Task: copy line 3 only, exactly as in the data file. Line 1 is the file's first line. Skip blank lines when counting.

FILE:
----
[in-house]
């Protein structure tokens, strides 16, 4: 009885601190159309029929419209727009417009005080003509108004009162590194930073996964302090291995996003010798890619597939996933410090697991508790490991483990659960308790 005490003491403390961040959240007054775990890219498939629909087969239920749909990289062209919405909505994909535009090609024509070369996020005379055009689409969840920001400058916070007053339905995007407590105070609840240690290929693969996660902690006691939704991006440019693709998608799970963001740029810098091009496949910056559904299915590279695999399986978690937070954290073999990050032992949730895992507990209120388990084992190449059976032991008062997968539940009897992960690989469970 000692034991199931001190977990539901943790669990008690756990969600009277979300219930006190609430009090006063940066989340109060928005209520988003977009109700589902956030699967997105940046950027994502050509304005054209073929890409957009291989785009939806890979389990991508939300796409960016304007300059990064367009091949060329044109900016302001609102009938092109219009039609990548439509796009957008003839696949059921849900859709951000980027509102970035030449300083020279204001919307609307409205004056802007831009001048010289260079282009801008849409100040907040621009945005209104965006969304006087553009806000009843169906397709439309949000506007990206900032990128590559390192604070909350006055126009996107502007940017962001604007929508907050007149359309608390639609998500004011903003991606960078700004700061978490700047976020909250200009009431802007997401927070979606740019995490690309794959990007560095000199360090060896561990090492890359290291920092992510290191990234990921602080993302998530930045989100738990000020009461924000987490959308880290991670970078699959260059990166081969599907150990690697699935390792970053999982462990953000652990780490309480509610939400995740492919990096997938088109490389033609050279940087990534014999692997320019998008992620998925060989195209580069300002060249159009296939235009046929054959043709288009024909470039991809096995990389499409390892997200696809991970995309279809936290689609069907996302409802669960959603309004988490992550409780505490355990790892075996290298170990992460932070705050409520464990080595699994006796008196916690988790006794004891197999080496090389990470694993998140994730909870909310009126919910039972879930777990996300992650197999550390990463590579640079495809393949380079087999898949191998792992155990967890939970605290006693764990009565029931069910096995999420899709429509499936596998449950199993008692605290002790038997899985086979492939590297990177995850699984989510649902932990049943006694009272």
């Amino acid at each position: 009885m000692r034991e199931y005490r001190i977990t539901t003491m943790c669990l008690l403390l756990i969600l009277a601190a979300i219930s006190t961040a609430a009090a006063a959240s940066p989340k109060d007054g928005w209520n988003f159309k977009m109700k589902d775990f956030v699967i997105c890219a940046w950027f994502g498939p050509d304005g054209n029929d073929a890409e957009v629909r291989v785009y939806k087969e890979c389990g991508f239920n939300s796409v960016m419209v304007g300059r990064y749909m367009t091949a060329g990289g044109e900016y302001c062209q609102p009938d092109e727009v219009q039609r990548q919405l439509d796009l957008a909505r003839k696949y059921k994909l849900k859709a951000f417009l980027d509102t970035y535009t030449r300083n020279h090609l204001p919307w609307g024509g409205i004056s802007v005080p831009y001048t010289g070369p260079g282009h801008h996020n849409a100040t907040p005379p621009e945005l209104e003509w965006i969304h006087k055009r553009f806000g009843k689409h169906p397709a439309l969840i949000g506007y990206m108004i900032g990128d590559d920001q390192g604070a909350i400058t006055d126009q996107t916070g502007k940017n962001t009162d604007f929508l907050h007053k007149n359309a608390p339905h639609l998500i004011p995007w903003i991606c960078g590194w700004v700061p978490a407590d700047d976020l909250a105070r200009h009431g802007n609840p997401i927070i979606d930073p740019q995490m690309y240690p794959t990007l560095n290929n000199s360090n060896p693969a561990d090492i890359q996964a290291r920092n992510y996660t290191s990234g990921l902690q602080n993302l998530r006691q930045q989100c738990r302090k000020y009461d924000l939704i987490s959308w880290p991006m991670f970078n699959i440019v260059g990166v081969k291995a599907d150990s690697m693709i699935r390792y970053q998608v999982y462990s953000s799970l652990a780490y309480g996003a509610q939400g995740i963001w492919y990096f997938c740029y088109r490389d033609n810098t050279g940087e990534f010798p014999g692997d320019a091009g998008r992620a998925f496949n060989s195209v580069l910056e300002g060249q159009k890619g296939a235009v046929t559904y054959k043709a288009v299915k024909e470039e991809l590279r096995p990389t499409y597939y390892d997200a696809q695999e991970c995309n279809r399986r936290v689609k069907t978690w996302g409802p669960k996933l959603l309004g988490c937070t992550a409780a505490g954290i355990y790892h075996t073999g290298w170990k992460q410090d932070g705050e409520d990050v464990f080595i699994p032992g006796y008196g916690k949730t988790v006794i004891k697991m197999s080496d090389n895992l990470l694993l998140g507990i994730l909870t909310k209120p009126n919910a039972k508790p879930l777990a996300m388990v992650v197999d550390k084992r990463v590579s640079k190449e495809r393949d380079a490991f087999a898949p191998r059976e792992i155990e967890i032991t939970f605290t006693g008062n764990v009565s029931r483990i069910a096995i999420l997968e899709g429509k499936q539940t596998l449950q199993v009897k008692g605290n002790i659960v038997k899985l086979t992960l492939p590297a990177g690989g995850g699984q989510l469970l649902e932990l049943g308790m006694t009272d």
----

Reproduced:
């Amino acid at each position: 009885m000692r034991e199931y005490r001190i977990t539901t003491m943790c669990l008690l403390l756990i969600l009277a601190a979300i219930s006190t961040a609430a009090a006063a959240s940066p989340k109060d007054g928005w209520n988003f159309k977009m109700k589902d775990f956030v699967i997105c890219a940046w950027f994502g498939p050509d304005g054209n029929d073929a890409e957009v629909r291989v785009y939806k087969e890979c389990g991508f239920n939300s796409v960016m419209v304007g300059r990064y749909m367009t091949a060329g990289g044109e900016y302001c062209q609102p009938d092109e727009v219009q039609r990548q919405l439509d796009l957008a909505r003839k696949y059921k994909l849900k859709a951000f417009l980027d509102t970035y535009t030449r300083n020279h090609l204001p919307w609307g024509g409205i004056s802007v005080p831009y001048t010289g070369p260079g282009h801008h996020n849409a100040t907040p005379p621009e945005l209104e003509w965006i969304h006087k055009r553009f806000g009843k689409h169906p397709a439309l969840i949000g506007y990206m108004i900032g990128d590559d920001q390192g604070a909350i400058t006055d126009q996107t916070g502007k940017n962001t009162d604007f929508l907050h007053k007149n359309a608390p339905h639609l998500i004011p995007w903003i991606c960078g590194w700004v700061p978490a407590d700047d976020l909250a105070r200009h009431g802007n609840p997401i927070i979606d930073p740019q995490m690309y240690p794959t990007l560095n290929n000199s360090n060896p693969a561990d090492i890359q996964a290291r920092n992510y996660t290191s990234g990921l902690q602080n993302l998530r006691q930045q989100c738990r302090k000020y009461d924000l939704i987490s959308w880290p991006m991670f970078n699959i440019v260059g990166v081969k291995a599907d150990s690697m693709i699935r390792y970053q998608v999982y462990s953000s799970l652990a780490y309480g996003a509610q939400g995740i963001w492919y990096f997938c740029y088109r490389d033609n810098t050279g940087e990534f010798p014999g692997d320019a091009g998008r992620a998925f496949n060989s195209v580069l910056e300002g060249q159009k890619g296939a235009v046929t559904y054959k043709a288009v299915k024909e470039e991809l590279r096995p990389t499409y597939y390892d997200a696809q695999e991970c995309n279809r399986r936290v689609k069907t978690w996302g409802p669960k996933l959603l309004g988490c937070t992550a409780a505490g954290i355990y790892h075996t073999g290298w170990k992460q410090d932070g705050e409520d990050v464990f080595i699994p032992g006796y008196g916690k949730t988790v006794i004891k697991m197999s080496d090389n895992l990470l694993l998140g507990i994730l909870t909310k209120p009126n919910a039972k508790p879930l777990a996300m388990v992650v197999d550390k084992r990463v590579s640079k190449e495809r393949d380079a490991f087999a898949p191998r059976e792992i155990e967890i032991t939970f605290t006693g008062n764990v009565s029931r483990i069910a096995i999420l997968e899709g429509k499936q539940t596998l449950q199993v009897k008692g605290n002790i659960v038997k899985l086979t992960l492939p590297a990177g690989g995850g699984q989510l469970l649902e932990l049943g308790m006694t009272d």